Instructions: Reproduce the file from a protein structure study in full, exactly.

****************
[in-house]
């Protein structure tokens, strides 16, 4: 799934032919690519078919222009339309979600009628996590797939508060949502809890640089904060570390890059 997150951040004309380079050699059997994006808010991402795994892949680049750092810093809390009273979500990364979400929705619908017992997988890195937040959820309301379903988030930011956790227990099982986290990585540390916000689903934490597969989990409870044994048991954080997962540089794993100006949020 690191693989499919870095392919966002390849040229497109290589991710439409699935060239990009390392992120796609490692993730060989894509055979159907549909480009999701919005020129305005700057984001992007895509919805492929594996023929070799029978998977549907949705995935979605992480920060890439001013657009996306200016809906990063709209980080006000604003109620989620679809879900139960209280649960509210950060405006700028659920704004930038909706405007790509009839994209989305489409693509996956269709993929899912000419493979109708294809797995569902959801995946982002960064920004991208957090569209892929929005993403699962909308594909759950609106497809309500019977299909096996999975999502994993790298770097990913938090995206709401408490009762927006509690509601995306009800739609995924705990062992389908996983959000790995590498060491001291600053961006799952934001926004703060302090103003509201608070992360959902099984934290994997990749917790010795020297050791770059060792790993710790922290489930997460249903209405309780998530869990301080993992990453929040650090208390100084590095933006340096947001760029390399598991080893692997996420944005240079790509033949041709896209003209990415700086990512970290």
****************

[in-house]
């Protein structure tokens, strides 16, 4: 799934032919690519078919222009339309979600009628996590797939508060949502809890640089904060570390890059 997150951040004309380079050699059997994006808010991402795994892949680049750092810093809390009273979500990364979400929705619908017992997988890195937040959820309301379903988030930011956790227990099982986290990585540390916000689903934490597969989990409870044994048991954080997962540089794993100006949020 690191693989499919870095392919966002390849040229497109290589991710439409699935060239990009390392992120796609490692993730060989894509055979159907549909480009999701919005020129305005700057984001992007895509919805492929594996023929070799029978998977549907949705995935979605992480920060890439001013657009996306200016809906990063709209980080006000604003109620989620679809879900139960209280649960509210950060405006700028659920704004930038909706405007790509009839994209989305489409693509996956269709993929899912000419493979109708294809797995569902959801995946982002960064920004991208957090569209892929929005993403699962909308594909759950609106497809309500019977299909096996999975999502994993790298770097990913938090995206709401408490009762927006509690509601995306009800739609995924705990062992389908996983959000790995590498060491001291600053961006799952934001926004703060302090103003509201608070992360959902099984934290994997990749917790010795020297050791770059060792790993710790922290489930997460249903209405309780998530869990301080993992990453929040650090208390100084590095933006340096947001760029390399598991080893692997996420944005240079790509033949041709896209003209990415700086990512970290």